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-Jack/Knife Outfitters Bespoke Denim

Discussion in 'Streetwear and Denim' started by GusW, Dec 20, 2011.

  1. brad-t

    brad-t Senior member

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    I want a crocodile wall, too.
     
  2. GusW

    GusW Senior member Dubiously Honored

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    I visited Jack/Knife Outfitters in SOMA in San Francisco yesterday to begin my bespoke denim process. John and Nick, the owners of Jack Knife have studio that is shared with other creative businesses.

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    They asked me to bring my best fitting jeans. I selected a favorite pair of LVC 1947 501 XX. I also brought along a pair of LVC 1933 201 XX since they where the last pair of Levis to have both belt loops and a cinch. I wanted my new jeans to have a more modern fit, like the '47's, but with the cinch detail. I brought the 201XX along so that I had a visual example of the look of the cinch and discuss with Nick the placement of it. The 201XX has the cinch on the belt line and I wanted it below the belt loops.

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    Nick began by measuring the jeans and then took my measurements. We then discussed what fit, rise and inseam I would like. John began to show me their denim options. They range from special weave Cone Mills made in USA to rare Japanese denim. I selected left hand twill, Japanese denim from Kurabo. It uses an unlined selvedge in keeping with pre-1927 denim. (1927 was the year that Levis asked Cone Mills to add the red stripe to their selvedge to make it distinctive from other brands)

    The Kurabo denim is woven using on a vintage, fully manual, wooden shuttle loom. The process gives the denim a distinctive finish due to variations in tension from the hand woven process.

    Here is the denim I selected: (click on images for a larger pic)
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    Here are examples of some of their other denim

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    One of the more interesting fabrics was a very dark inky blue that is shown above. It is a second generation run of overdyed duck canvas from Cone Mills. What a beautiful color! But I wanted a denim for my first jeans.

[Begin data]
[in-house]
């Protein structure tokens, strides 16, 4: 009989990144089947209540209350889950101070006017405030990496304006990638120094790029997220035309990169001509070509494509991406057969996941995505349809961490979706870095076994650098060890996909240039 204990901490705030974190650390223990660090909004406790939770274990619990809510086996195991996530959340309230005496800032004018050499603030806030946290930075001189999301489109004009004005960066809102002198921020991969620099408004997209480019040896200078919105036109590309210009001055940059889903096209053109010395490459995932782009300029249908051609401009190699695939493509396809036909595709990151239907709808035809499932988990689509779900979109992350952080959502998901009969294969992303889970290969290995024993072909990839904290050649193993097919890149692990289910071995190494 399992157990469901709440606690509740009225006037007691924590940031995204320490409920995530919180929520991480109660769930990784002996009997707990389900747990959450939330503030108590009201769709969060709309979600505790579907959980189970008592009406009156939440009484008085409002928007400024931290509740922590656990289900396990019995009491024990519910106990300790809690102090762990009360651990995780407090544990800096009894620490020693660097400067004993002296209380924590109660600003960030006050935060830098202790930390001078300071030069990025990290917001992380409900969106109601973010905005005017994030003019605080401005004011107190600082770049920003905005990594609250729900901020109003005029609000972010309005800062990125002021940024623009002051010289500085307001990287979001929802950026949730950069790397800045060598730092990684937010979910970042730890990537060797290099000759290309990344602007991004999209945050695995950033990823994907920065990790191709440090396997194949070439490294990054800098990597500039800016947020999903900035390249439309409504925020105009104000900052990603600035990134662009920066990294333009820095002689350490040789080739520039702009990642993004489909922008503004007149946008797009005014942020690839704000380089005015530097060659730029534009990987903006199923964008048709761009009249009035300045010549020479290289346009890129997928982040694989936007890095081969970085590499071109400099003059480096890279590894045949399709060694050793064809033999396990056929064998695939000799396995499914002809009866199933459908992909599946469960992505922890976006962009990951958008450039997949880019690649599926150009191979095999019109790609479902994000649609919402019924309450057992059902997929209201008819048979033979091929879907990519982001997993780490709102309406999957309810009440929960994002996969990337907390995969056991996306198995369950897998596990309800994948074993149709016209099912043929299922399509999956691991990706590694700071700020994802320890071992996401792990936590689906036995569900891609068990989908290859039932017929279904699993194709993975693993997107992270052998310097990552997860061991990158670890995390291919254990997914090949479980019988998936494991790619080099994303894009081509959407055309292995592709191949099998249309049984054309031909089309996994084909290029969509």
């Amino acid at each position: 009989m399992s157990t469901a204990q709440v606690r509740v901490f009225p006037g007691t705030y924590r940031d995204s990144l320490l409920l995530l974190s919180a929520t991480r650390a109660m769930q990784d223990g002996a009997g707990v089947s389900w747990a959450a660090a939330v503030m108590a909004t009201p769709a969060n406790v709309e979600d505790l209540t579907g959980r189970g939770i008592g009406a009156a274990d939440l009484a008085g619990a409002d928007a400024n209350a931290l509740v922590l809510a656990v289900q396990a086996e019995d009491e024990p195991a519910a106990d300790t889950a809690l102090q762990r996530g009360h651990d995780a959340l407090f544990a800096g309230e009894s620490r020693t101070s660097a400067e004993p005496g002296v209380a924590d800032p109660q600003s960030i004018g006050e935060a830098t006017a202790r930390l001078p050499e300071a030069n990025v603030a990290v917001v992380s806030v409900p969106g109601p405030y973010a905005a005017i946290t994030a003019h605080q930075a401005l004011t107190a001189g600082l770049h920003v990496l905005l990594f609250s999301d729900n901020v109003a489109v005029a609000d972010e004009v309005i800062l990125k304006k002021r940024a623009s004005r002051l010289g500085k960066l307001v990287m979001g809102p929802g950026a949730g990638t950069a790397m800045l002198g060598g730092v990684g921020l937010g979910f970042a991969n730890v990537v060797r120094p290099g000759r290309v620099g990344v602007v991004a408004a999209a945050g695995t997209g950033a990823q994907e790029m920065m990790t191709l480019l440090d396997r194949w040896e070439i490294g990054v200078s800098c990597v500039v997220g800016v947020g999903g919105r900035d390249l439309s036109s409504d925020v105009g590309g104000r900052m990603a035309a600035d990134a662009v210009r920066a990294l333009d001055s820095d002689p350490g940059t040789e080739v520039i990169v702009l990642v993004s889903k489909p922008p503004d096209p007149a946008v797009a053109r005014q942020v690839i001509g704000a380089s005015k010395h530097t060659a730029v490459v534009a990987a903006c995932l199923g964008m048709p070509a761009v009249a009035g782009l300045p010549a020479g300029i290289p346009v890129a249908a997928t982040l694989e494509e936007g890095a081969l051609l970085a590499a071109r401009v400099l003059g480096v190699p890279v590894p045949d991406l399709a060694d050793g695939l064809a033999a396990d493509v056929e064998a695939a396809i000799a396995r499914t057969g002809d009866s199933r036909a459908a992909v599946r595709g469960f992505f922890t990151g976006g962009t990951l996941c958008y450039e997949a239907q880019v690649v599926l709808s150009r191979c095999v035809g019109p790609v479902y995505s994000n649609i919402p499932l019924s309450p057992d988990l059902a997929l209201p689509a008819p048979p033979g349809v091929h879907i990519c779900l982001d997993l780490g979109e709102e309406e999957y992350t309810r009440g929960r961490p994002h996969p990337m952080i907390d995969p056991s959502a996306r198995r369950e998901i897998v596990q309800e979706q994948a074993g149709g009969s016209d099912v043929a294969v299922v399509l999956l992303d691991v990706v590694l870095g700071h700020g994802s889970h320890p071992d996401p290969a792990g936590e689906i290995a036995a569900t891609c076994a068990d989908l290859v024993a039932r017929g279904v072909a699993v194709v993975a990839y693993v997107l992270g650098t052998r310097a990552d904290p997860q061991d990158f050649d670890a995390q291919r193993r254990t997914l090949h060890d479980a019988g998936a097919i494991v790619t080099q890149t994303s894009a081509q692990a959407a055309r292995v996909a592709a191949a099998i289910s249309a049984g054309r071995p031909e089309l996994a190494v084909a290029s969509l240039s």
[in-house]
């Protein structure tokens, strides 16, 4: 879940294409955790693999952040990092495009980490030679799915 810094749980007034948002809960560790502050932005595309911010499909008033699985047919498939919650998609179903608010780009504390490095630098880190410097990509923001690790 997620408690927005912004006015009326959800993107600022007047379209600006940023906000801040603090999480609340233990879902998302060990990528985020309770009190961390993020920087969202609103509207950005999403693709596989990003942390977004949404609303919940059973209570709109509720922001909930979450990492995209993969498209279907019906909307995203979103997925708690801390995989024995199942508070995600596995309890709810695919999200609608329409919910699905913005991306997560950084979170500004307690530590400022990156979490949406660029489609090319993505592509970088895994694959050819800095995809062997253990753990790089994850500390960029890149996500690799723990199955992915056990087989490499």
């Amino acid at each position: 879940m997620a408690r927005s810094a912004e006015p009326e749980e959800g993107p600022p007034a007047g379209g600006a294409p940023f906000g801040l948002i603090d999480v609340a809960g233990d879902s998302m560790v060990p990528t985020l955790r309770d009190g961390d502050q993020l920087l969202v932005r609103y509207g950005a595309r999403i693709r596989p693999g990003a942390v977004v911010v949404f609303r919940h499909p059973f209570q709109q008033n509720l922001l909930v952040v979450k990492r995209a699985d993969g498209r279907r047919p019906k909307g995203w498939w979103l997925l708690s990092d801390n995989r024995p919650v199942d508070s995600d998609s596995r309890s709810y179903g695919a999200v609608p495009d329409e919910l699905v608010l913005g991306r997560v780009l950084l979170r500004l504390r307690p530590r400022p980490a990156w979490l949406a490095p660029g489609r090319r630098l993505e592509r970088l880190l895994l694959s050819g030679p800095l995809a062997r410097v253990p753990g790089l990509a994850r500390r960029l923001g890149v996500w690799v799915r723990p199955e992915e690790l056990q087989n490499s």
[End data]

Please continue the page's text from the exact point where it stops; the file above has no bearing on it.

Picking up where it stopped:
Since the look of denim, as it wears, varies depending upon the color of the weft threads they have many choices of denim with different weft colors. Some were dyed in mud, others bleached white and others left more of a natural cotton color. You can see the effect on the reverse side of the denim and you will enjoy it as your jeans break in and the color of the weft becomes more apparent.
     
  3. GusW

    GusW Senior member Dubiously Honored

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    Since Jack Knife jeans are bespoke you get to select many options and details.

    John and Nick showed me a pair of jeans ready for their first fitting. These have their "Western" pocket shape:

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    With bespoke jeans you also get fully sewn and taped seams along with a choice of tape colors. These pics show an indigo dyed tape (which will fade to a soft chambray color eventually) and the pocket and fly details in progress. You get a choice of pocket material. Here a classic ticking fabric is used.

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    There is also a choice of thread. Most people use the classic golden color or a white. However other colors are available.

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    I sat down with Nick and John on their couch we discussed hardware and options. I decided to have covered rivets on the back pockets and exposed rivets on the front. The rivets they used are each done by hand, including hand cutting and hammering giving each one a subtle, distinct finish. Of course, you don't have to select rivets at all if that is your preference.